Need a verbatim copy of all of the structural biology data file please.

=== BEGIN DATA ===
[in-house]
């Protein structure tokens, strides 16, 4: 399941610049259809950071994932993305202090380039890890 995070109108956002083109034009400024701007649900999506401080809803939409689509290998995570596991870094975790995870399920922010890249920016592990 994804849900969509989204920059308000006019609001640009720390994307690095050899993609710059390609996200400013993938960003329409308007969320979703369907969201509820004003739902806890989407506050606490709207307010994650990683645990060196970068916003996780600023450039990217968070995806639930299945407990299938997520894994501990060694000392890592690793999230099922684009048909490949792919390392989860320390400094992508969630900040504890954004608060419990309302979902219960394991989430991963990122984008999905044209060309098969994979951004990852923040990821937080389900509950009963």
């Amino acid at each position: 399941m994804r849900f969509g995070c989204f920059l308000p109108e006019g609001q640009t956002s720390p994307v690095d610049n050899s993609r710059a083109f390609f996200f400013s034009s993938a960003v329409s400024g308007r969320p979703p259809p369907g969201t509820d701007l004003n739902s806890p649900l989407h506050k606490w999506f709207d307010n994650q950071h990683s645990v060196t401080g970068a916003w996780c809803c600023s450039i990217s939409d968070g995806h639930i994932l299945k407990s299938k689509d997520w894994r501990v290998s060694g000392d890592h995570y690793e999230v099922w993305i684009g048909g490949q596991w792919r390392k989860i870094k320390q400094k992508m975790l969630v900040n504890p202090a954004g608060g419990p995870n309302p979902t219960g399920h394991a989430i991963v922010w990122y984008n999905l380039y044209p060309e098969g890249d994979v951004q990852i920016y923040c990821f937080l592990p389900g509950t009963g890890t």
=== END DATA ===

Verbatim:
[in-house]
């Protein structure tokens, strides 16, 4: 399941610049259809950071994932993305202090380039890890 995070109108956002083109034009400024701007649900999506401080809803939409689509290998995570596991870094975790995870399920922010890249920016592990 994804849900969509989204920059308000006019609001640009720390994307690095050899993609710059390609996200400013993938960003329409308007969320979703369907969201509820004003739902806890989407506050606490709207307010994650990683645990060196970068916003996780600023450039990217968070995806639930299945407990299938997520894994501990060694000392890592690793999230099922684009048909490949792919390392989860320390400094992508969630900040504890954004608060419990309302979902219960394991989430991963990122984008999905044209060309098969994979951004990852923040990821937080389900509950009963």
């Amino acid at each position: 399941m994804r849900f969509g995070c989204f920059l308000p109108e006019g609001q640009t956002s720390p994307v690095d610049n050899s993609r710059a083109f390609f996200f400013s034009s993938a960003v329409s400024g308007r969320p979703p259809p369907g969201t509820d701007l004003n739902s806890p649900l989407h506050k606490w999506f709207d307010n994650q950071h990683s645990v060196t401080g970068a916003w996780c809803c600023s450039i990217s939409d968070g995806h639930i994932l299945k407990s299938k689509d997520w894994r501990v290998s060694g000392d890592h995570y690793e999230v099922w993305i684009g048909g490949q596991w792919r390392k989860i870094k320390q400094k992508m975790l969630v900040n504890p202090a954004g608060g419990p995870n309302p979902t219960g399920h394991a989430i991963v922010w990122y984008n999905l380039y044209p060309e098969g890249d994979v951004q990852i920016y923040c990821f937080l592990p389900g509950t009963g890890t």